After 27 years of service, Baltimore Washington Corridor Chamber (BWCC) President and CEO Walt Townshend announced his retirement effective Aug. 1.

“Walt has worked tirelessly to serve BWCC staff, members and their employees,” said Ray Plummer, BWCC board chair and a partner with the accounting firm of Bormel Grice & Huyett P.A. “He has been instrumental in BWCC’s incredible legacy in the region, and his day-to-day presence will be missed by the entire community.”

Townshend began working with the BWCC in January 1989, and his tenure marks the longest of any current Maryland chamber executive.

Under his leadership the Chamber was involved with managing Maryland’s first highway information center, creation and co-direction of Maryland’s first one-stop employment center, and creation and management of the nation’s first and only chamber-managed regional transit system, the Corridor Transportation Corp (CTC), later renamed Central Maryland Regional Transit (CMRT).

The transit system grew from 225,000 passengers in its first year to nearly 2 million passengers over the next 22 years.

Amazing CV

The BWCC developed a long-standing relationship with the National Security Agency (NSA) under Townshend’s leadership, and launched a Mathematics Symposium for math educators that evolved into a strategic alliance with the statewide organization Maryland Council of Teachers of Mathematics (MCTM).

The Chamber’s annual Government Procurement Fairs, which he helped lead, became the largest chamber-led program in the region, focusing on small and minority business enterprises.

A registered lobbyist in Maryland, Townshend has served on the Maryland Chamber’s Legislative Committee and was involved in the stormwater management fee issue, sick and safe leave legislation and most recently, the Department of Labor’s regulation concerning overtime.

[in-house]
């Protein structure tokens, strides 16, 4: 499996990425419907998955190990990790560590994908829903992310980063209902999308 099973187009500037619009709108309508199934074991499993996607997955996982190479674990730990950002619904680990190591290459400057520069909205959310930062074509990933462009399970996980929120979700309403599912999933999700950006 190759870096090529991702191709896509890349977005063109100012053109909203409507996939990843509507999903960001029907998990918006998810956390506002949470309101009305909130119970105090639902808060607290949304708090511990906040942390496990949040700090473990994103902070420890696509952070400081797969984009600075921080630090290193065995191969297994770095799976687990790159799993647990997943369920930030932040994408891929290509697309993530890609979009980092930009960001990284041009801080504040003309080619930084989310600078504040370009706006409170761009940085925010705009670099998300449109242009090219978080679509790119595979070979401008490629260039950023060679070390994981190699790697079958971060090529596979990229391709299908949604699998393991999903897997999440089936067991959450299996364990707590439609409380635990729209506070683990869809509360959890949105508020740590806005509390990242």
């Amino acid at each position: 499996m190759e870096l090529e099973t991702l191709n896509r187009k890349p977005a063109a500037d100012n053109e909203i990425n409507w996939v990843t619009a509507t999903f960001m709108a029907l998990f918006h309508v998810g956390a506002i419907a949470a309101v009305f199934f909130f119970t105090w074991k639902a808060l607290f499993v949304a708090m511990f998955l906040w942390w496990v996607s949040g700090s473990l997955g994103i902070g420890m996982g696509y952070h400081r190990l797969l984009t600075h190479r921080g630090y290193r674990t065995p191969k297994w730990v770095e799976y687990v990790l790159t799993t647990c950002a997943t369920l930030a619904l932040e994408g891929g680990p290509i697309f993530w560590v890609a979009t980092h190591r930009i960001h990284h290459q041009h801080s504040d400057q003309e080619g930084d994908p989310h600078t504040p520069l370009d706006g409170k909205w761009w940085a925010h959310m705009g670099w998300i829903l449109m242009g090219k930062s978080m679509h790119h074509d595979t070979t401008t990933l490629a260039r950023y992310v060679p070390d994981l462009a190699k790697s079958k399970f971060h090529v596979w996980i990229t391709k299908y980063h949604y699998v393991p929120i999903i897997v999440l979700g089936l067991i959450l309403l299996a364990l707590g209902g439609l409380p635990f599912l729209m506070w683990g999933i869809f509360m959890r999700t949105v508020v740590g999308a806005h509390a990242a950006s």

“I can think of few opportunities that provide more fulfillment than leading a chamber,” said Townshend. “Every day you have the opportunity to help businesses, nonprofits and institutions grow, link with one another and serve their own interests, as well as those of the region. I am blessed to have worked with hundreds of board members over my tenure, and to be mentored by nearly 30 board chairs.”

High Praise

University System of Maryland Foundation President and CEO Leonard Raley, a past chair of the BWCC Board of Directors, praised Townshend as being “the most principled and ethical business leader with whom I’ve worked, and yet so humble. He knows everyone, has the largest collection of phone numbers and contacts of anyone I know, and could open doors that nobody else could even find.”

Townshend’s tenure has had an impact on countless businesses both large and small, Raley said.

“He’s the type of person who always put members first, helping promote their businesses to grow, expand, locate here or be retained here,” he observed. “He would always find a way to be involved without fanfare, because he had a passionate interest in serving our region.”

Echoing the sentiments of other Chamber members, Raley said he finds Townshend’s retirement hard to fathom. “When we think of the BWCC, we think of Walt. His presence looms large. He’s been so interested in working to see the best opportunities for jobs to come here, and he’s been a strong advocate in watching out for the best interests of Prince George’s County as well. That’s leadership, and we’re fortunate to have worked with him.”

Man of Action

Townshend plans to take time off to enjoy retirement, but is also looking forward to be engaged in work that bridges education, government and business, serving the interests of Marylanders and creating new alliances. In addition, he plans to remain committed in assisting the Chamber as needed as it enters the next stage of its development.

Looking back, Townshend said a key memory would be his involvement with NSA.

“The mindset at the time was that we’re business and government is government, and never the twain shall meet,” he said. “That relationship has had a huge impact on the economy of the region.”

He’s also pleased with the outcome of his involvement with the Patuxent Research Refuge.

“They needed a water line when they built the National Wildlife Visitors Center,” he recalled, and his facilitation of a meeting with the Washington Suburban Sanitary Commission (WSSC) led to a mutual solution.

“WSSC needed a water tower and was able to build it on Patuxent,” he said. “It was actually the first time a water tower was situated on a National Research Refuge.”

One of his loftiest memories was a tandem skydive over Fort Meade with a member of the U.S. Army’s Golden Knights Parachute Team.

“What’s kept me here is the people I’ve come to know and work with,” Townshend said. “I’ve had 30 bosses in 30 years, and we’ve all worked hard to accomplish a lot with the University of Maryland and the colleges in the area, various county agencies and economic development offices.”

The board will be conducting a search for the right candidate to replace Townshend and continue to serve the diverse needs of BWCC’s membership.

It is a common theme from everybody he’s touched: “Thanks, Walt, and best wishes.”